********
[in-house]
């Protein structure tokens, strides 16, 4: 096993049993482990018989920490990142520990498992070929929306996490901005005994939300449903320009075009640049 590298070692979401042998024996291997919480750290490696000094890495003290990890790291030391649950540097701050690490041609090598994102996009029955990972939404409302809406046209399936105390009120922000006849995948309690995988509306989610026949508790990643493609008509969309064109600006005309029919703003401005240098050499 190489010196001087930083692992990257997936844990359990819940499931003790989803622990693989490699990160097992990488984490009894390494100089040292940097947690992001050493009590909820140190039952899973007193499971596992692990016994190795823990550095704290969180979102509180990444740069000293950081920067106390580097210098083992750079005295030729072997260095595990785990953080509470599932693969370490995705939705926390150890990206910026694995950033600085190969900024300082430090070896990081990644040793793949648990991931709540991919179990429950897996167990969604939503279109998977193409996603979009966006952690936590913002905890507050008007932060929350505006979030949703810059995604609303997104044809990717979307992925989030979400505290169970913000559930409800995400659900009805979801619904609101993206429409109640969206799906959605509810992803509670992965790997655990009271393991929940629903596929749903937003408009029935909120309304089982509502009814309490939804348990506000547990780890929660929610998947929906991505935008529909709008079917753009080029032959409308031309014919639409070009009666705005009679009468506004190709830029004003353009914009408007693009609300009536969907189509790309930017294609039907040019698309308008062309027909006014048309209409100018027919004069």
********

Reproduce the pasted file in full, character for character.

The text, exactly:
[in-house]
């Protein structure tokens, strides 16, 4: 096993049993482990018989920490990142520990498992070929929306996490901005005994939300449903320009075009640049 590298070692979401042998024996291997919480750290490696000094890495003290990890790291030391649950540097701050690490041609090598994102996009029955990972939404409302809406046209399936105390009120922000006849995948309690995988509306989610026949508790990643493609008509969309064109600006005309029919703003401005240098050499 190489010196001087930083692992990257997936844990359990819940499931003790989803622990693989490699990160097992990488984490009894390494100089040292940097947690992001050493009590909820140190039952899973007193499971596992692990016994190795823990550095704290969180979102509180990444740069000293950081920067106390580097210098083992750079005295030729072997260095595990785990953080509470599932693969370490995705939705926390150890990206910026694995950033600085190969900024300082430090070896990081990644040793793949648990991931709540991919179990429950897996167990969604939503279109998977193409996603979009966006952690936590913002905890507050008007932060929350505006979030949703810059995604609303997104044809990717979307992925989030979400505290169970913000559930409800995400659900009805979801619904609101993206429409109640969206799906959605509810992803509670992965790997655990009271393991929940629903596929749903937003408009029935909120309304089982509502009814309490939804348990506000547990780890929660929610998947929906991505935008529909709008079917753009080029032959409308031309014919639409070009009666705005009679009468506004190709830029004003353009914009408007693009609300009536969907189509790309930017294609039907040019698309308008062309027909006014048309209409100018027919004069």